How do cultures change themselves? One way is through “revitalization movements,” deliberate efforts by members of a society to construct a more satisfying culture. Revitalization movements usually occur in response to outside stresses and pressures and are often religious in nature. One of the best-known examples of revitalization movements was the Ghost Dance, a short-lived but significant example of Native American unification and resistance.
In 1889 a Paiute man named Wovoka from the Wind River Reservation in Nevada began preaching a new prophecy he had received in a vision. In this vision, if native people lived good lives and danced a new dance, the world would be renewed. Whites would disappear, game animals would return, and the Indians would be reunited in this world with their dead ancestors. This dance we know today as the Ghost Dance. Many tribes sent delegates to learn the dance from Wovoka, and the religion spread rapidly.
Within just a few months, dozens of tribes throughout the Great Basin and the Great Plains had adopted the Ghost Dance. The religion became a uniting force among the tribes. White society got nervous. Newspapers reported the “Messiah Craze,” as it was called, in an alarmist manner. In addition to the anxiety caused by any pan-Indian movement, authorities feared that the Lakota Sioux, most of whom were practitioners of the Ghost Dance led by Sitting Bull, were preparing to attack white settlements and railroads in South Dakota. Misunderstandings of the prophecy and dance led directly to the Wounded Knee Massacre in December of 1890, which effectively ended the movement.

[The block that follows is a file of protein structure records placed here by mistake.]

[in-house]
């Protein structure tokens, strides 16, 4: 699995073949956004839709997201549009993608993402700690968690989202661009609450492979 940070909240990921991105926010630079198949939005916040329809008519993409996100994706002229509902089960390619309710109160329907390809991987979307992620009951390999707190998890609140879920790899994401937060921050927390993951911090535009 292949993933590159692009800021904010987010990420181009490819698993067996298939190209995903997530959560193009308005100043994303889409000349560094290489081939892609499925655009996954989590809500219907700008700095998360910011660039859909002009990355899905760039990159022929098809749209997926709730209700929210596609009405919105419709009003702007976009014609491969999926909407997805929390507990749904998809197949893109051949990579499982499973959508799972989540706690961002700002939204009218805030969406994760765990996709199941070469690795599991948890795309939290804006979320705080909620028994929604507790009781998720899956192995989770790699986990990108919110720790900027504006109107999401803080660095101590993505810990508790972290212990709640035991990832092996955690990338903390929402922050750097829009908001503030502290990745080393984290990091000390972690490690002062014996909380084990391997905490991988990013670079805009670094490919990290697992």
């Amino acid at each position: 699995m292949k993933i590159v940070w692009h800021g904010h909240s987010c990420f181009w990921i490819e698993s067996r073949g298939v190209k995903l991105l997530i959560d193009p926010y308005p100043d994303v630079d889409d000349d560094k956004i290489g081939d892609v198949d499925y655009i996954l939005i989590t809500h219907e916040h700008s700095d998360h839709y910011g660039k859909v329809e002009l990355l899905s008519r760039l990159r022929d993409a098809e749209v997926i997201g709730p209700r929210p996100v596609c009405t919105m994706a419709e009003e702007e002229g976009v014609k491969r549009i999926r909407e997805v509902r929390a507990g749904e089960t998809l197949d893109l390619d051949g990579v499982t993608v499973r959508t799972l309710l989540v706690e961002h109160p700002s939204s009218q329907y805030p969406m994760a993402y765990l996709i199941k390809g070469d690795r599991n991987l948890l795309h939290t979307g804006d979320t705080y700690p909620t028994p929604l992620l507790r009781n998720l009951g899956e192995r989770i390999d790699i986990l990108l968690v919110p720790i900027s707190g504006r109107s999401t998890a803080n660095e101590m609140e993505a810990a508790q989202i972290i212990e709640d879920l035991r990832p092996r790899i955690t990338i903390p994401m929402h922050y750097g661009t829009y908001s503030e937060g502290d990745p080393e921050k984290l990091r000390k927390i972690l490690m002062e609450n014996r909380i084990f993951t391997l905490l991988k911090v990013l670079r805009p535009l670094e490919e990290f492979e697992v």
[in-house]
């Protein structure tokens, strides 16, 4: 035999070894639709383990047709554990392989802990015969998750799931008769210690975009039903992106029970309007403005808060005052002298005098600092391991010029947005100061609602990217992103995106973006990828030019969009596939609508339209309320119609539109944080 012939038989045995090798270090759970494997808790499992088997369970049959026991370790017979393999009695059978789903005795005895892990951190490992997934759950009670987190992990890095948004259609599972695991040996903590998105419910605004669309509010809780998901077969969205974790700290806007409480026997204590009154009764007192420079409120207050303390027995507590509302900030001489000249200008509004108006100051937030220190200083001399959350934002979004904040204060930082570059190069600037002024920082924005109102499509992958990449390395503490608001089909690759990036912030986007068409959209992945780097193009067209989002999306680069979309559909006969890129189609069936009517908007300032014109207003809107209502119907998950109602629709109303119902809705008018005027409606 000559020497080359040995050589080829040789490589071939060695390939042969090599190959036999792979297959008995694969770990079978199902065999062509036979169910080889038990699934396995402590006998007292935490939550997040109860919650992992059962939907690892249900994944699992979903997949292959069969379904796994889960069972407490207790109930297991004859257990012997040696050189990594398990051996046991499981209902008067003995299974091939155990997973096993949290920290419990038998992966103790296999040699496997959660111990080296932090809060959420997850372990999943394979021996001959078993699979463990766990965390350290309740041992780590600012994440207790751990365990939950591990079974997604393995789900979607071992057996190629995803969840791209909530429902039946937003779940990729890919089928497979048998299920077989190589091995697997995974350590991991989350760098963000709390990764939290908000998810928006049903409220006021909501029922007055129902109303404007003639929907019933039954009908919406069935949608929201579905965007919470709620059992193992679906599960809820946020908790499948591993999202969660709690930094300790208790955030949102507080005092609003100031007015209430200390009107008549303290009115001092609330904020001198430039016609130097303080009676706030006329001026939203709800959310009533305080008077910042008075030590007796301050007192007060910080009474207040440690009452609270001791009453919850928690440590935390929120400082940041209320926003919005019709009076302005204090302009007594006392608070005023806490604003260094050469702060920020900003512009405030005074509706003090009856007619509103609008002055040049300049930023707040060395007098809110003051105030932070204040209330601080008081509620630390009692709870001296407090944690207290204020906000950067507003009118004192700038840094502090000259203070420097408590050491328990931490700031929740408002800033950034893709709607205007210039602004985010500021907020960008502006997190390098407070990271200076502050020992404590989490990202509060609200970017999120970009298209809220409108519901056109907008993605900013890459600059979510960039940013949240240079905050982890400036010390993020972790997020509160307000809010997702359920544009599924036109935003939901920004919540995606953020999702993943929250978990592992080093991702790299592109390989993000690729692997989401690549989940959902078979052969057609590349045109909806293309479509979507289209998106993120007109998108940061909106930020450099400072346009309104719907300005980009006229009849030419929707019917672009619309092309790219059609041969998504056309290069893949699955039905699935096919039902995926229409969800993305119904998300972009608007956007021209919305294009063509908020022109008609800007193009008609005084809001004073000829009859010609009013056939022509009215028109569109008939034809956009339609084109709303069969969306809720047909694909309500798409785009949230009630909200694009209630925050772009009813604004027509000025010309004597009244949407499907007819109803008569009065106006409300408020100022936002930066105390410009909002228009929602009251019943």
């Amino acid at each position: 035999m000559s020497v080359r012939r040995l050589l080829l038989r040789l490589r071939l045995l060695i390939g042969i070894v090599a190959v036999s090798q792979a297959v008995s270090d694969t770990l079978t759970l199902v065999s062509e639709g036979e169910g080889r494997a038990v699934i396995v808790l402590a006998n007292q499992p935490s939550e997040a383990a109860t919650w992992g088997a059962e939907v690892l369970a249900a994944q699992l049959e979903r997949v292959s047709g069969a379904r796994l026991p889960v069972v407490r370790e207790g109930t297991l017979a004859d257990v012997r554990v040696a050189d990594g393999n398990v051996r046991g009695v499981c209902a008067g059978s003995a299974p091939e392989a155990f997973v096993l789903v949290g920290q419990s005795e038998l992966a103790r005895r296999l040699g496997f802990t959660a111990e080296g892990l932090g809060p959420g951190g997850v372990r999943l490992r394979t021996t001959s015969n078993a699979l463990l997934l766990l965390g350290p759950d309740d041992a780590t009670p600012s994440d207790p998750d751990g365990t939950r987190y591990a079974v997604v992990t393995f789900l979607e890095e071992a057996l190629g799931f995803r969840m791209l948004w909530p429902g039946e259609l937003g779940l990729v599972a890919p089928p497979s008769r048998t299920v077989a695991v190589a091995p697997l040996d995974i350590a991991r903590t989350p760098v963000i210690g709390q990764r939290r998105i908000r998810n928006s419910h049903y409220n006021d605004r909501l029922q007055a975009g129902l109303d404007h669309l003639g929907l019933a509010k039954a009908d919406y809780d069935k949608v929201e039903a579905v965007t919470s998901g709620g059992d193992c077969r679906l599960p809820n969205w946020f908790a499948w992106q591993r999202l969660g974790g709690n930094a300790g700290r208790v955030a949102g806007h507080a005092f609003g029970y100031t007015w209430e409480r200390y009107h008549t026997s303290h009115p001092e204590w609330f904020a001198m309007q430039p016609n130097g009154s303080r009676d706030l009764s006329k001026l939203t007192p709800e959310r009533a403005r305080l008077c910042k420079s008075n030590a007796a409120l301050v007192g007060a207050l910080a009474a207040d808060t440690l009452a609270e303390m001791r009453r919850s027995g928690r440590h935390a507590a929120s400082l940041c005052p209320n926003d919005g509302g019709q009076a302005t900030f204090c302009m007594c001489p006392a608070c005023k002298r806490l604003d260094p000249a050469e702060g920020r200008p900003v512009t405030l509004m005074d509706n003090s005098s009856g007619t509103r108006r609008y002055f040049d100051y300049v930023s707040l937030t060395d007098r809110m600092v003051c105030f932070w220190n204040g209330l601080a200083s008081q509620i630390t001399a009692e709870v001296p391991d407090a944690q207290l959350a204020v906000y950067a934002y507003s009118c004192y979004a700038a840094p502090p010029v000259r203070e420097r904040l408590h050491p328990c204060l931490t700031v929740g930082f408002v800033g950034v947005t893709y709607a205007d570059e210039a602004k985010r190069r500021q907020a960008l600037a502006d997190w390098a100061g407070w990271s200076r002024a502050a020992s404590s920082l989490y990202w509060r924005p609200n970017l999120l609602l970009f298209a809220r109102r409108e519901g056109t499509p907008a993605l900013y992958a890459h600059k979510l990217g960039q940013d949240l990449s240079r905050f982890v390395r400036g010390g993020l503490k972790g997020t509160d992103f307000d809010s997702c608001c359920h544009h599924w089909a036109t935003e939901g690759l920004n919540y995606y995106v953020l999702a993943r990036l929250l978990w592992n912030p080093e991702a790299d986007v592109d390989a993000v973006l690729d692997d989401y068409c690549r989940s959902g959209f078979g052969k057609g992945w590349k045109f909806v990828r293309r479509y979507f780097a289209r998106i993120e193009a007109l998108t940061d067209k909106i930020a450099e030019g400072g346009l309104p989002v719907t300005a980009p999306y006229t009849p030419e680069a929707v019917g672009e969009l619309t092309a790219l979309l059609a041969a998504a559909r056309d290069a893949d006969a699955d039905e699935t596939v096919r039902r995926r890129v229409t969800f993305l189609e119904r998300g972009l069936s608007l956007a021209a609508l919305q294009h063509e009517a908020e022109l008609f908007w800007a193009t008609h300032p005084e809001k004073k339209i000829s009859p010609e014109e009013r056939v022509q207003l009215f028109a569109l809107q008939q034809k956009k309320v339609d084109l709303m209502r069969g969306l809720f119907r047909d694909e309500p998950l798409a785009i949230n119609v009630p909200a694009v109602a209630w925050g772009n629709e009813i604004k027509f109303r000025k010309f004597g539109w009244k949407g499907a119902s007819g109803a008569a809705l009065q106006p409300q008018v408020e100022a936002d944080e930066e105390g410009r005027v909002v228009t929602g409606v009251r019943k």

Because the Ghost Dance is no longer practiced, one of the best ways to understand its values and ideals is through its surviving material culture. The Logan Museum of Anthropology’s latest exhibit, Dancing to Renew the World: The Plains Ghost Dance, curated by Julia Lacher’13, features one of the museum’s most significant objects: an Arapaho Ghost Dance dress. Only a handful of these dresses are known to exist. Pioneer anthropologist Alfred Kroeber observed this dress or an identical one among the Southern Arapaho in Oklahoma in 1899. Albert Green Heath collected the dress in 1916 and the Logan acquired it from the Heath family in 1955.
The exhibit also includes two other Ghost Dance objects: a Sioux man’s shirt and a Kiowa feathered ornament.
The Arapaho dress was last exhibited 20 years ago at the Minneapolis Institute of Arts and has not been on public view on campus since 1976 due to the light sensitivity of its painted images. Curator of exhibits and education Dan Bartlett has rigged up a new LED lighting system to minimize fading of the paint. Still, the exhibit will only be in place for a few more days: it closes on Wednesday (Oct. 16)